35   Multilimb Coordination — The ability to coordinate two or more limbs (for example, two arms, two legs, or one leg and one arm) while sitting, standing, or lying down. It does not involve performing the activities while the whole body is in motion.
35   Number Facility — The ability to add, subtract, multiply, or divide quickly and correctly.
35   Time Sharing — The ability to shift back and forth between two or more activities or sources of information (such as speech, sounds, touch, or other sources).
35   Trunk Strength — The ability to use your abdominal and lower back muscles to support part of the body repeatedly or continuously over time without 'giving out' or fatiguing.
31   Reaction Time — The ability to quickly respond (with the hand, finger, or foot) to a signal (sound, light, picture) when it appears.
31   Speed of Closure — The ability to quickly make sense of, combine, and organize information into meaningful patterns.
28   Originality — The ability to come up with unusual or clever ideas about a given topic or situation, or to develop creative ways to solve a problem.
28   Rate Control — The ability to time your movements or the movement of a piece of equipment in anticipation of changes in the speed and/or direction of a moving object or scene.
25   Depth Perception — The ability to judge which of several objects is closer or farther away from you, or to judge the distance between you and an object.
25   Dynamic Strength — The ability to exert muscle force repeatedly or continuously over time. This involves muscular endurance and resistance to muscle fatigue.
25   Extent Flexibility — The ability to bend, stretch, twist, or reach with your body, arms, and/or legs.
25   Hearing Sensitivity — The ability to detect or tell the differences between sounds that vary in pitch and loudness.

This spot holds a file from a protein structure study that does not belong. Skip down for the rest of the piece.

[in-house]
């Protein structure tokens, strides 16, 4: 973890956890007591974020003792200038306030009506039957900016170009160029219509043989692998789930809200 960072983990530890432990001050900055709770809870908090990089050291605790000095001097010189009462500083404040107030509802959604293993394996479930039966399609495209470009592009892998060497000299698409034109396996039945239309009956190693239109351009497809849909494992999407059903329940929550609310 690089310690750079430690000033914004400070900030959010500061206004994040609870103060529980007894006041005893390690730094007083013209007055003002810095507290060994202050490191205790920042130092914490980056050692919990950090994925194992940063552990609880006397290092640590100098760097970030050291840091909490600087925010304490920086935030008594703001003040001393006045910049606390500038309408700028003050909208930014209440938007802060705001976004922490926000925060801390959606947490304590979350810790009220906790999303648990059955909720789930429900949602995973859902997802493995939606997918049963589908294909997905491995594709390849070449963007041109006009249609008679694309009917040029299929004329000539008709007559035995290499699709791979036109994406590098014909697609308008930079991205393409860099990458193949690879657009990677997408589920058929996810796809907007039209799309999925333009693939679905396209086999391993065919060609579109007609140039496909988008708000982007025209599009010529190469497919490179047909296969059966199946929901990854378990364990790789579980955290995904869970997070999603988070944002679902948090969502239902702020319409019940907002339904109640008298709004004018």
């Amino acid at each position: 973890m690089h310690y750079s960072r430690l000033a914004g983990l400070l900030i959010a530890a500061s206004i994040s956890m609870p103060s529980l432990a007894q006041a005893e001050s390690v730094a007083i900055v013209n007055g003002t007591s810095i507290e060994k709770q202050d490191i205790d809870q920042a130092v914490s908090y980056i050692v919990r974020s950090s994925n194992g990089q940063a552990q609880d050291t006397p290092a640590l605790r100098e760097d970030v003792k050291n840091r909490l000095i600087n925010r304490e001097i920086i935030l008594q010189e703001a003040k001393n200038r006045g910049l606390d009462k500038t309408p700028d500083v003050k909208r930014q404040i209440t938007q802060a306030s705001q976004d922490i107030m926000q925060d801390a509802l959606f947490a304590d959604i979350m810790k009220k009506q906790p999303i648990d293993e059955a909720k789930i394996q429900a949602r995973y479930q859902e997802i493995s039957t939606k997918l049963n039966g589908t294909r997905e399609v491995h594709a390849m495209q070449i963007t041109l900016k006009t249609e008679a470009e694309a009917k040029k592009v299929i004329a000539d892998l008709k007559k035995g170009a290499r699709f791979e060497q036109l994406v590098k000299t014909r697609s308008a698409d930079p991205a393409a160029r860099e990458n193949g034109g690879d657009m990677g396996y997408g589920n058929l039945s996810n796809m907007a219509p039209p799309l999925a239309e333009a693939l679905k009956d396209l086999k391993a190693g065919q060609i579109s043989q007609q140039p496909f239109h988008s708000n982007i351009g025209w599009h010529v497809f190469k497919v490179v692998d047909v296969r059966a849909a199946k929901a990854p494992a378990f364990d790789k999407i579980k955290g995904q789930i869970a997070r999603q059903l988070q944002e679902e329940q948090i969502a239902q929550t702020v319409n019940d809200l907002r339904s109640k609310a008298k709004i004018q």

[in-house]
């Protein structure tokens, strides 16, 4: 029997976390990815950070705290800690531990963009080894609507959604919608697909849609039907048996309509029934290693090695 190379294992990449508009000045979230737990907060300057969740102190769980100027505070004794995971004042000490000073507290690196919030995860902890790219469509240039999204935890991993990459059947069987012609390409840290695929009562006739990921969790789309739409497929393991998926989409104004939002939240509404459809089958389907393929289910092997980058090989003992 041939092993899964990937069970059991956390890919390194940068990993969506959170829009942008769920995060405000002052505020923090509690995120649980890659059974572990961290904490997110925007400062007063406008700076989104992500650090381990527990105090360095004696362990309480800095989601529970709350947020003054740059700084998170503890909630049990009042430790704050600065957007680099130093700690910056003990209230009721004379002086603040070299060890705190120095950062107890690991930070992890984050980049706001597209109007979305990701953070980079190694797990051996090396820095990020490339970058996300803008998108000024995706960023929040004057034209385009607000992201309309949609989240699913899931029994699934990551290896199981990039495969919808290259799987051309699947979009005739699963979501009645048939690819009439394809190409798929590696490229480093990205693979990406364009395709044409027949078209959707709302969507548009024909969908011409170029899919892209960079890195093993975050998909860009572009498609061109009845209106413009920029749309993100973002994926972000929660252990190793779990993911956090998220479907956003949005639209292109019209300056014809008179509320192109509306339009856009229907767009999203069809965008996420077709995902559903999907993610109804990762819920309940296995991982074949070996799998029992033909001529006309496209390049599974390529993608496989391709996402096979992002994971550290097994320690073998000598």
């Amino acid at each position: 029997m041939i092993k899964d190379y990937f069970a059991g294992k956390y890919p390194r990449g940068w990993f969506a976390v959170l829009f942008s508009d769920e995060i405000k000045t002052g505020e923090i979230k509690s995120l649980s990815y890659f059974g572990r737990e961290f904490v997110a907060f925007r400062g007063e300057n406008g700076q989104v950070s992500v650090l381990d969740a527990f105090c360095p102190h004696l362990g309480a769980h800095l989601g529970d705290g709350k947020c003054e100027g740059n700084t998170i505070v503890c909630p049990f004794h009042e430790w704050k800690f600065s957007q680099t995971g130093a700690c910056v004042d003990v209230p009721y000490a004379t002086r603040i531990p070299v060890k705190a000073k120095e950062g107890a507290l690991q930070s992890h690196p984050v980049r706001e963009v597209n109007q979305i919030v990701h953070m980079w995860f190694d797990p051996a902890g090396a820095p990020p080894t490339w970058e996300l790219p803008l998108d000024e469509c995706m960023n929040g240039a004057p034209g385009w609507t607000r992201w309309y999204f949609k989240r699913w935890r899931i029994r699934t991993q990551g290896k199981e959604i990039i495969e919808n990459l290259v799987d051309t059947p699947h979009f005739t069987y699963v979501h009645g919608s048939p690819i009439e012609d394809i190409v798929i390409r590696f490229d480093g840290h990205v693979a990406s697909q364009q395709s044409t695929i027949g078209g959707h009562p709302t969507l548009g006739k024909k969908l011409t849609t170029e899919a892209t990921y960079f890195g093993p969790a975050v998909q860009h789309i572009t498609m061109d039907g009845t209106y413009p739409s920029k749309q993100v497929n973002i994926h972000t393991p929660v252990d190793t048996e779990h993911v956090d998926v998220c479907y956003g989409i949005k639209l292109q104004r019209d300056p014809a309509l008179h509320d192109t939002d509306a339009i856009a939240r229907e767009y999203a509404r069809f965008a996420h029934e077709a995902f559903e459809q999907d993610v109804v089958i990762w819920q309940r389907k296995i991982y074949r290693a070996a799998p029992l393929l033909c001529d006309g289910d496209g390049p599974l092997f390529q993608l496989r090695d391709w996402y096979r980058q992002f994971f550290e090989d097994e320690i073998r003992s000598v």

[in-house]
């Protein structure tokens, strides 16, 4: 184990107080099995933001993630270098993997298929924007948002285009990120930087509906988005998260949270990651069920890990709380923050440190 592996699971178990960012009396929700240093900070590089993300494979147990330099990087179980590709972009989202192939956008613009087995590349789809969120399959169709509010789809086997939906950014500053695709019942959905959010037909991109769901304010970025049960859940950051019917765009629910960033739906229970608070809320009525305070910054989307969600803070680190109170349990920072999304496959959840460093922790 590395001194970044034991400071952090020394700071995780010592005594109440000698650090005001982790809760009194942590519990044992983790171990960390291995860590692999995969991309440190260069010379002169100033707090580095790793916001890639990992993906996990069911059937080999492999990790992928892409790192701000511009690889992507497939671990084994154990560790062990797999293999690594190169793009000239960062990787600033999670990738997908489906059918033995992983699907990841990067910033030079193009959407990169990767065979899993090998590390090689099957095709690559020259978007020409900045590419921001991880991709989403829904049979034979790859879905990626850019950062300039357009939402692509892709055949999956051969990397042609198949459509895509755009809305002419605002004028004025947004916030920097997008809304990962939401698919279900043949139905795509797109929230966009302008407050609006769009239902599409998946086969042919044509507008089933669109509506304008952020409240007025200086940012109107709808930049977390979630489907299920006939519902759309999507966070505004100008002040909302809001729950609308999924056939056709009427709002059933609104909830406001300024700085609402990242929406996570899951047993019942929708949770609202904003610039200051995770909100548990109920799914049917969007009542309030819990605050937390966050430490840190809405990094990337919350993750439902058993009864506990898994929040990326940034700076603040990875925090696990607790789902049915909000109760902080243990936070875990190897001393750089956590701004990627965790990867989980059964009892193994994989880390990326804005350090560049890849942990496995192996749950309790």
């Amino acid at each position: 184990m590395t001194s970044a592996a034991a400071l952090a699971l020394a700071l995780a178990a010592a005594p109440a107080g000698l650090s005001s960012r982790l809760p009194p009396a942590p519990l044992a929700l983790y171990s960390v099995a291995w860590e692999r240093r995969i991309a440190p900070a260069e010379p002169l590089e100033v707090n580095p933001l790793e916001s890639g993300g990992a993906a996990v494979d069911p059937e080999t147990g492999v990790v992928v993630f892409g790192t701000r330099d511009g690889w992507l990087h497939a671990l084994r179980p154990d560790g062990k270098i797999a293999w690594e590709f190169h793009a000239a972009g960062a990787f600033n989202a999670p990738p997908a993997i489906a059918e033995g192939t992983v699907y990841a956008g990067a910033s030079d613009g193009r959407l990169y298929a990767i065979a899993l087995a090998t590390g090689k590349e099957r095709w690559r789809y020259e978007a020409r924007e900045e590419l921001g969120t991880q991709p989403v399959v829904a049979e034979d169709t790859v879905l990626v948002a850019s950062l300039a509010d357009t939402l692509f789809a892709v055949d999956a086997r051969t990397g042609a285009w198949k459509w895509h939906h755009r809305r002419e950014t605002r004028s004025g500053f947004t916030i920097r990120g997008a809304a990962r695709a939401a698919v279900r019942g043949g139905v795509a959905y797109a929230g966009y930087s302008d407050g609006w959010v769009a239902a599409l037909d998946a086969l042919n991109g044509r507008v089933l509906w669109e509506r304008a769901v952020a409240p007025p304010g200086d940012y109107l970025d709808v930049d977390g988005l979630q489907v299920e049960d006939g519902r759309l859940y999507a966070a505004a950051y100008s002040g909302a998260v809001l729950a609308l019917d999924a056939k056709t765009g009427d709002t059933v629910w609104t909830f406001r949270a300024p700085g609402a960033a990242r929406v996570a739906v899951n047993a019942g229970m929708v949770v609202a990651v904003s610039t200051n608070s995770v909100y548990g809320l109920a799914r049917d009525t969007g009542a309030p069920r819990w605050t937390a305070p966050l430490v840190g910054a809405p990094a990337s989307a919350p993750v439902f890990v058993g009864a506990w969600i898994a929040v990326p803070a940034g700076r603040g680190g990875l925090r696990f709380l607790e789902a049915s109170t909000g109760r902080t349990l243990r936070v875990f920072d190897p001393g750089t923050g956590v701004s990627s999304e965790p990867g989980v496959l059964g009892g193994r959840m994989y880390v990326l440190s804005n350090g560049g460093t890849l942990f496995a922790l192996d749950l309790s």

25   Memorization — The ability to remember information such as words, numbers, pictures, and procedures.
25   Response Orientation — The ability to choose quickly between two or more movements in response to two or more different signals (lights, sounds, pictures). It includes the speed with which the correct response is started with the hand, foot, or other body part.
25   Stamina — The ability to exert yourself physically over long periods of time without getting winded or out of breath.
25   Static Strength — The ability to exert maximum muscle force to lift, push, pull, or carry objects.
25   Wrist-Finger Speed — The ability to make fast, simple, repeated movements of the fingers, hands, and wrists.
22   Gross Body Coordination — The ability to coordinate the movement of your arms, legs, and torso together when the whole body is in motion.
22   Speed of Limb Movement — The ability to quickly move the arms and legs.
19   Gross Body Equilibrium — The ability to keep or regain your body balance or stay upright when in an unstable position.
  Night Vision — The ability to see under low light conditions.
  Peripheral Vision — The ability to see objects or movement of objects to one's side when the eyes are looking ahead.
  Sound Localization — The ability to tell the direction from which a sound originated.
 Dynamic Flexibility — The ability to quickly and repeatedly bend, stretch, twist, or reach out with your body, arms, and/or legs.
 Explosive Strength — The ability to use short bursts of muscle force to propel oneself (as in jumping or sprinting), or to throw an object.
 Glare Sensitivity — The ability to see objects in the presence of glare or bright lighting.
 Spatial Orientation — The ability to know your location in relation to the environment or to know where other objects are in relation to you.

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Work Activities   Save Table (XLS/CSV)


Importance
Work Activity
79   Getting Information — Observing, receiving, and otherwise obtaining information from all relevant sources.
  • Read work orders or other instructions to determine product specifications or materials requirements.
  • Review blueprints or other instructions to determine operational methods or sequences.